parking lot land swap

This map shows various options for buying land for a third parking ramp in downtown Traverse City. Commissioners previously agreed to swap city parking along West Front Street for land Socks Construction Company owns along State Street.

TRAVERSE CITY — Swapping land in downtown Traverse City for a possible third parking garage will require swapping funds between the city and its Downtown Development Authority.

City commissioners on Tuesday approved an arrangement where the city will spend $5,555,900 in TIF 97 money, which the DDA oversees, to buy land along State Street between Pine and Union streets.

It’ll then pay back $4,947,900 once it sells property it owns in the same block along West Front Street, currently parking Lot V.

The city will repay the remaining $608,900 over three years at 1 percent interest, Lewis said, thanking the DDA for the low interest rate.

Commissioners approved the lending arrangement 6-1, with Commissioner Tim Werner voting against it. Board members for the DDA are set to vote on the same arrangement at their meeting Friday.

Mayor Richard Lewis said it’s another required step for the land swap commissioners approved Jan. 3. Socks Construction Company wants to buy Lot V in exchange for selling the city the property along State Street. That could be the future home of another parking garage on the downtown’s west end.

The site would be easier to build on than previous plans that involved Lot V and would’ve spanned the alley to the south of it, Lewis previously told commissioners. A garage built on the State Street land also could hold more parking spaces.

Jim Carruthers, city resident and former mayor, blasted the deal, asking how long commissioners would keep allowing the DDA to give money to Federated Capital — the previous owner of Lot V and a developer that planned two projects there and across the street, neither of which happened.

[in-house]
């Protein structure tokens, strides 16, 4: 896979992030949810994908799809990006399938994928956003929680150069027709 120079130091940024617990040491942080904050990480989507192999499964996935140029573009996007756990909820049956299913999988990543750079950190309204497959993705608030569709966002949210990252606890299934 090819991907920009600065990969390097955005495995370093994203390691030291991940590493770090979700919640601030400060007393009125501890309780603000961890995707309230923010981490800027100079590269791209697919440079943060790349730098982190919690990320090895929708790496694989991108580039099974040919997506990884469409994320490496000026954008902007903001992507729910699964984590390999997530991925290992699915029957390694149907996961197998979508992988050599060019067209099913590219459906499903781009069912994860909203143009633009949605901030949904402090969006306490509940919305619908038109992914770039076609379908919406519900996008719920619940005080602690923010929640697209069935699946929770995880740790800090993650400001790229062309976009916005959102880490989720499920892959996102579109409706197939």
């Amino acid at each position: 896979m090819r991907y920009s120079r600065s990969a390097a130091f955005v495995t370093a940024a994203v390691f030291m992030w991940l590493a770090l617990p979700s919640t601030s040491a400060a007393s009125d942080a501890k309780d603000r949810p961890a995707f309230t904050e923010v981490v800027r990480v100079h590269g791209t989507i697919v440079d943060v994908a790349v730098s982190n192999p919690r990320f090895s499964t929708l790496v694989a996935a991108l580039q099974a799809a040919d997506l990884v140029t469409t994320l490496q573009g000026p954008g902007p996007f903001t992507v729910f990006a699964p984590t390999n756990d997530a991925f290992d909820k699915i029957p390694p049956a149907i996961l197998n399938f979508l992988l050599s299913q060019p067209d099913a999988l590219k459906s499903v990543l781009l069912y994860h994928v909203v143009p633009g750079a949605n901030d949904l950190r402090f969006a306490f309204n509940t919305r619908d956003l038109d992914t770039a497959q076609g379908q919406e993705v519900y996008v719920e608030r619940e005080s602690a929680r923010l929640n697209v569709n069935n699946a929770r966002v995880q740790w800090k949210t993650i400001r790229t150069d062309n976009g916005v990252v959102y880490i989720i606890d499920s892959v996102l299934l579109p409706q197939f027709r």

Carruthers questioned why the city would go along with the DDA and spend millions more on top of what it has already spent, all for a parking garage that’s sure to cost more than past estimates.

“When is the city going to stop throwing good money away on bad projects and stop the DDA from lining the pockets of downtown developers and property owners? It’s getting ridiculous,” he said.

DDA CEO Jean Derenzy said the land swap is about a long-term vision for the downtown, one that favors redeveloping surface parking and building a third garage to make up for the lost surface parking. She called “stacking cars,” while better utilizing surface lots for development, best practices.

Plus, the city will reap a return on investment for the property it bought from Federated Capital, Derenzy said. It bought much of the land in 2016 for $1.3 million, then a remaining strip along West Front Street in 2022 for a price later revised upward to $1.25 million.

She acknowledged Old Town Garage currently has plenty of empty spaces — averaging at 21-percent occupancy between 10 a.m. and 2 p.m. on weekdays, as previously reported. There’s an ongoing push to bring new development and fill existing buildings nearby, she said.


Two neighborhood streets in Slabtown will be rebuilt after much discussion and planning. Commissioners approved a $3,916,000 contract with Elmer’s Crane and Dozer for work on Madison Street and Jefferson Avenue — about 10 percent over estimates, City Manager Marty Colburn said.

“Which, in this environment, isn’t overly surprising,” he added.

That’ll repave three blocks of Madison Street between West Front and Wayne streets, and two blocks of Jefferson Avenue between Madison Street and Elmwood Avenue, documents show. It’ll also replace and upgrade water and sewer lines under those streets, add sidewalks in some stretches and build a number of stormwater control structures, including dry wells and bioswales.

To replace some trees that’ll be cut, the city will plant 27 with money from the city’s parks tree fund.

Werner, who voted no in the 6-1 decision and previously questioned the street design as not meeting the city’s commitments to green infrastructure and complete streets, asked if the $46,700 from that fund would drain it.

Colburn replied the fund has about $76,000 in it, and that it was designed to replace trees when cuttings were necessary for city or park projects.

Slabtown Neighborhood Association President Sam Shore told commissioners he supports the project, and believes city staff addressed a lot of problems in working closely with association members.

“I really appreciate all the work of the various departments around this, so I’m hoping that you will support this,” he said. “The association stands firm that they really want to see the project move forward.”

Construction should be completed this year; a previous timeline from the city had it set to start mid-May and wrap in early November.


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